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Find our best savings account and ISAs

Get a savings account that works for you and discover our best interest rate of 5.25%

Take a look at our best savings accounts and ISAs to start saving today, or get the guidance you need before achieving your savings goals.

Find the best savings account for your needs

Earn interest and have the flexibility to withdraw your money when you need to, without penalty.
Lock your money away for a set period and earn a higher interest rate.
Take advantage of your personal savings allowance and earn tax free interest on your savings.
Maximise your returns by investing in a stocks and shares ISA. Beware that you may get back less than you originally invested. Capital at risk.
Last updated
February 15, 2024

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Best savings rates today - last updated Feb 27 2024

The highest interest rates for our top savings accounts available in the UK. This list is updated daily and it includes promoted products, so the highest interest rates could be further down the table.
Product typeAER
Instant access savings5.17%
Notice savings5.25%
Cash ISAs5.09%
1 year fixed rate bond5.20%
5 year fixed rate bond4.52%
Fixed rate bond5.20%
fscs-logo
Is my money safe?
The Financial Services Compensation Scheme (FSCS) guarantees that the first £85,000 you have saved with a UK-authorised bank or building society (or the first £170,000 for a joint account) will be safe even if the business goes bust.

What is a savings account?

Savings accounts are types of accounts with a bank or building society where you put away money to earn a return through interest.

While the interest you earn on many savings accounts can be relatively modest, they provide a safe and reliable place to stash your money for short term needs.

They’re especially useful if you’re looking to build an emergency fund, or for short-term savings goals like buying a car or a holiday.

There are also tax-efficient savings accounts, called cash ISAs, that let you earn money on your savings without being liable for any tax on the interest you earn.

Read more about how savings accounts work.

How much Brits saved in July[1]
£14.4billion
Average savings rate vs base rate over time

An illustration of how savings rates have changed in relation to the Bank of England base rate over the two past years. The average rates have been calculated by taking the rates from the whole of market at the time of the base rate change. Source: Defaqto and Bank of England data.

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Interest rates on savings accounts have been dropping since the start of 2024, particularly on fixed-rate bonds. However, there are still competitive deals available, so if your money is earning little to no interest it could be time to act.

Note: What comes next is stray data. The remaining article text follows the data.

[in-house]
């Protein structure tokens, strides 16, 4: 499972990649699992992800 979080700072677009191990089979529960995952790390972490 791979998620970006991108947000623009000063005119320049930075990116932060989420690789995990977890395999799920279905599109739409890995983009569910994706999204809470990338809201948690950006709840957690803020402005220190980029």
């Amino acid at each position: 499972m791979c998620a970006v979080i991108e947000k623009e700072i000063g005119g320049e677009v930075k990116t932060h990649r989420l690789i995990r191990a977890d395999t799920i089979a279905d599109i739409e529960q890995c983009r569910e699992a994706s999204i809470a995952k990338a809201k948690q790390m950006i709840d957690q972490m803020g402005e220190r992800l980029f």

Which is the best savings account for you?

If you're building an emergency fund...

If you're building an emergency fund...

For an emergency fund, you need an account that lets you access your money whenever you need to. Instant or easy access accounts let you to deposit or withdraw cash as you see fit. There may be a short delay of a day or two to complete withdrawals with easy access accounts, but otherwise they are the same as instant access accounts. Be aware that some banks may asked for 24 hours notice for withdrawing amounts above £1,000.

If you want to put away money regularly...

If you want to put away money regularly...

If you're looking to save money regularly, but don't have a specific goal in mind, a cash ISA lets you add up to £20,000 a year to your nest egg. The better news is that any interest you earn with these is also protected from tax.

If you're trying to save for a large purchase...

If you're trying to save for a large purchase...

If you're looking to buy a car or pay for a future holiday, you'll likely want an account that allows you to put away money that you can't access unless you absolutely need to. In this case, notice savings accounts may have you covered.

These accounts will allow access to funds saved, although you may have to wait for 30 days to up to 120 days to make a withdrawal. However, you typically get higher interest rates on notice accounts compared to easy-access accounts.

If you don't need the money right away...

If you don't need the money right away...

The go-to option if you’re serious about earning interest on your savings, but won't need the money for a while, is a fixed-rate bond. These pay about the best interest available, but mean you have to commit to locking your money away for a set period. The longer the term of the bond, typically, the higher rate you'll get.

Which is the best savings account for you?

If you're building an emergency fund...

If you're building an emergency fund...

For an emergency fund, you need an account that lets you access your money whenever you need to. Instant or easy access accounts let you to deposit or withdraw cash as you see fit. There may be a short delay of a day or two to complete withdrawals with easy access accounts, but otherwise they are the same as instant access accounts. Be aware that some banks may asked for 24 hours notice for withdrawing amounts above £1,000.

If you want to put away money regularly...

If you want to put away money regularly...

If you're looking to save money regularly, but don't have a specific goal in mind, a cash ISA lets you add up to £20,000 a year to your nest egg. The better news is that any interest you earn with these is also protected from tax.